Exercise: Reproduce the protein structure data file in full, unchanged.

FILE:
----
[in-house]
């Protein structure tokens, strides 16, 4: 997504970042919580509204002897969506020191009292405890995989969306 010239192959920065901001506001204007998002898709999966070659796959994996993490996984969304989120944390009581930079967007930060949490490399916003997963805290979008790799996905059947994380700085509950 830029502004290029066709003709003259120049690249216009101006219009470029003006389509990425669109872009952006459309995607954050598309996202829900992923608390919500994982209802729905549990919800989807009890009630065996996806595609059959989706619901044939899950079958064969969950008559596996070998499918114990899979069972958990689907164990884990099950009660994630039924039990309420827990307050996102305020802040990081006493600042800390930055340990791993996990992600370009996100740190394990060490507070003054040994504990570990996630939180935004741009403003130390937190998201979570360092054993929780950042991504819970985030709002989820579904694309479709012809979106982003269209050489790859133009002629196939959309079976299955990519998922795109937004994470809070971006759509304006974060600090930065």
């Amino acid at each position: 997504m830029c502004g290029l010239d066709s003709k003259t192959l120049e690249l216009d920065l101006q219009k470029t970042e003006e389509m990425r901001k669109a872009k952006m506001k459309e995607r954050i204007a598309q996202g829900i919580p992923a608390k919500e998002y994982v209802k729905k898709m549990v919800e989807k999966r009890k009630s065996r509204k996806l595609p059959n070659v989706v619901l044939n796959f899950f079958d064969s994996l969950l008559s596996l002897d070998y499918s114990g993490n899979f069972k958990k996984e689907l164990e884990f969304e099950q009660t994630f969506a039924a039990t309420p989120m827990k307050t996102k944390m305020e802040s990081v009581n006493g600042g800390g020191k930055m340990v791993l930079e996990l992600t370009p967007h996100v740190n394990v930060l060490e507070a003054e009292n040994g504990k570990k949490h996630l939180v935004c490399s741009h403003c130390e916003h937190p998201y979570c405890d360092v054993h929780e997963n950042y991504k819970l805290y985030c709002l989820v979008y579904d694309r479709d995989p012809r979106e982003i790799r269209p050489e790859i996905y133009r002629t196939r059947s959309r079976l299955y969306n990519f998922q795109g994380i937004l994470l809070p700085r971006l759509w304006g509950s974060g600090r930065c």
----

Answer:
[in-house]
């Protein structure tokens, strides 16, 4: 997504970042919580509204002897969506020191009292405890995989969306 010239192959920065901001506001204007998002898709999966070659796959994996993490996984969304989120944390009581930079967007930060949490490399916003997963805290979008790799996905059947994380700085509950 830029502004290029066709003709003259120049690249216009101006219009470029003006389509990425669109872009952006459309995607954050598309996202829900992923608390919500994982209802729905549990919800989807009890009630065996996806595609059959989706619901044939899950079958064969969950008559596996070998499918114990899979069972958990689907164990884990099950009660994630039924039990309420827990307050996102305020802040990081006493600042800390930055340990791993996990992600370009996100740190394990060490507070003054040994504990570990996630939180935004741009403003130390937190998201979570360092054993929780950042991504819970985030709002989820579904694309479709012809979106982003269209050489790859133009002629196939959309079976299955990519998922795109937004994470809070971006759509304006974060600090930065």
């Amino acid at each position: 997504m830029c502004g290029l010239d066709s003709k003259t192959l120049e690249l216009d920065l101006q219009k470029t970042e003006e389509m990425r901001k669109a872009k952006m506001k459309e995607r954050i204007a598309q996202g829900i919580p992923a608390k919500e998002y994982v209802k729905k898709m549990v919800e989807k999966r009890k009630s065996r509204k996806l595609p059959n070659v989706v619901l044939n796959f899950f079958d064969s994996l969950l008559s596996l002897d070998y499918s114990g993490n899979f069972k958990k996984e689907l164990e884990f969304e099950q009660t994630f969506a039924a039990t309420p989120m827990k307050t996102k944390m305020e802040s990081v009581n006493g600042g800390g020191k930055m340990v791993l930079e996990l992600t370009p967007h996100v740190n394990v930060l060490e507070a003054e009292n040994g504990k570990k949490h996630l939180v935004c490399s741009h403003c130390e916003h937190p998201y979570c405890d360092v054993h929780e997963n950042y991504k819970l805290y985030c709002l989820v979008y579904d694309r479709d995989p012809r979106e982003i790799r269209p050489e790859i996905y133009r002629t196939r059947s959309r079976l299955y969306n990519f998922q795109g994380i937004l994470l809070p700085r971006l759509w304006g509950s974060g600090r930065c």